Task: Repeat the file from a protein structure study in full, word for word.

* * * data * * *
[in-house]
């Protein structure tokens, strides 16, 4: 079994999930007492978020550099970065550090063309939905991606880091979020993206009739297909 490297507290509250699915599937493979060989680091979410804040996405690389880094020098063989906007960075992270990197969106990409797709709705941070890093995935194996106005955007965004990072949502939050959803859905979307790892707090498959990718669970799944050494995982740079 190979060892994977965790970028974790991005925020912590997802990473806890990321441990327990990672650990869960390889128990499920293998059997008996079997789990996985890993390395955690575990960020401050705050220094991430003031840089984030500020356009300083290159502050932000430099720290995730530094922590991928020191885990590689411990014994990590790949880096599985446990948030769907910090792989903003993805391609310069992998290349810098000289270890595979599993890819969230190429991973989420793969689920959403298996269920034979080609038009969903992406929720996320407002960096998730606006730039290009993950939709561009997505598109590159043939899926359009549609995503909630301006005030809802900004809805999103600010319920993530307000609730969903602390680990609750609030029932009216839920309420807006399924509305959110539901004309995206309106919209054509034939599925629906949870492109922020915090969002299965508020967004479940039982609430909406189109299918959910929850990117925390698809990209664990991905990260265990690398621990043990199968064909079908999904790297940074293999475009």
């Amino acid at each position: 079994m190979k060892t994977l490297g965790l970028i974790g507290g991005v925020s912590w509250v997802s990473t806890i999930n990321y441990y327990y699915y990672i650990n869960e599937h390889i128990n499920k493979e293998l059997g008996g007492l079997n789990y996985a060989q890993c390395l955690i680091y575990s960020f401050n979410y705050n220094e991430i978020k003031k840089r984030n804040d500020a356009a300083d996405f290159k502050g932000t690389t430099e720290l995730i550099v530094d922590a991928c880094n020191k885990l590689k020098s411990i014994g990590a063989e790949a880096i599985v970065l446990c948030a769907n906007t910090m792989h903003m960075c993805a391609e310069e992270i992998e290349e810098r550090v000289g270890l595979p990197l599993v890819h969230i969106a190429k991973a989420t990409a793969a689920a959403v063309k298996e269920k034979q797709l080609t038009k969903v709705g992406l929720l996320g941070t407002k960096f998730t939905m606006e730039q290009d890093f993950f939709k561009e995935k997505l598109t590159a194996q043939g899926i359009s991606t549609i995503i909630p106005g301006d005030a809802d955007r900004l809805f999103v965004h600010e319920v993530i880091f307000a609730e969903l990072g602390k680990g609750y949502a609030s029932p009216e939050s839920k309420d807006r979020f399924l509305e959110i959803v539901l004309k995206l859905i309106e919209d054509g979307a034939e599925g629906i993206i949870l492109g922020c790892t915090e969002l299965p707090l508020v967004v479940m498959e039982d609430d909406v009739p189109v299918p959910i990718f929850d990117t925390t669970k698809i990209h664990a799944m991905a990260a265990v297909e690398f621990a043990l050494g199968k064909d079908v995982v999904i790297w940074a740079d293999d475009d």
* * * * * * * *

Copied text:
[in-house]
């Protein structure tokens, strides 16, 4: 079994999930007492978020550099970065550090063309939905991606880091979020993206009739297909 490297507290509250699915599937493979060989680091979410804040996405690389880094020098063989906007960075992270990197969106990409797709709705941070890093995935194996106005955007965004990072949502939050959803859905979307790892707090498959990718669970799944050494995982740079 190979060892994977965790970028974790991005925020912590997802990473806890990321441990327990990672650990869960390889128990499920293998059997008996079997789990996985890993390395955690575990960020401050705050220094991430003031840089984030500020356009300083290159502050932000430099720290995730530094922590991928020191885990590689411990014994990590790949880096599985446990948030769907910090792989903003993805391609310069992998290349810098000289270890595979599993890819969230190429991973989420793969689920959403298996269920034979080609038009969903992406929720996320407002960096998730606006730039290009993950939709561009997505598109590159043939899926359009549609995503909630301006005030809802900004809805999103600010319920993530307000609730969903602390680990609750609030029932009216839920309420807006399924509305959110539901004309995206309106919209054509034939599925629906949870492109922020915090969002299965508020967004479940039982609430909406189109299918959910929850990117925390698809990209664990991905990260265990690398621990043990199968064909079908999904790297940074293999475009």
């Amino acid at each position: 079994m190979k060892t994977l490297g965790l970028i974790g507290g991005v925020s912590w509250v997802s990473t806890i999930n990321y441990y327990y699915y990672i650990n869960e599937h390889i128990n499920k493979e293998l059997g008996g007492l079997n789990y996985a060989q890993c390395l955690i680091y575990s960020f401050n979410y705050n220094e991430i978020k003031k840089r984030n804040d500020a356009a300083d996405f290159k502050g932000t690389t430099e720290l995730i550099v530094d922590a991928c880094n020191k885990l590689k020098s411990i014994g990590a063989e790949a880096i599985v970065l446990c948030a769907n906007t910090m792989h903003m960075c993805a391609e310069e992270i992998e290349e810098r550090v000289g270890l595979p990197l599993v890819h969230i969106a190429k991973a989420t990409a793969a689920a959403v063309k298996e269920k034979q797709l080609t038009k969903v709705g992406l929720l996320g941070t407002k960096f998730t939905m606006e730039q290009d890093f993950f939709k561009e995935k997505l598109t590159a194996q043939g899926i359009s991606t549609i995503i909630p106005g301006d005030a809802d955007r900004l809805f999103v965004h600010e319920v993530i880091f307000a609730e969903l990072g602390k680990g609750y949502a609030s029932p009216e939050s839920k309420d807006r979020f399924l509305e959110i959803v539901l004309k995206l859905i309106e919209d054509g979307a034939e599925g629906i993206i949870l492109g922020c790892t915090e969002l299965p707090l508020v967004v479940m498959e039982d609430d909406v009739p189109v299918p959910i990718f929850d990117t925390t669970k698809i990209h664990a799944m991905a990260a265990v297909e690398f621990a043990l050494g199968k064909d079908v995982v999904i790297w940074a740079d293999d475009d």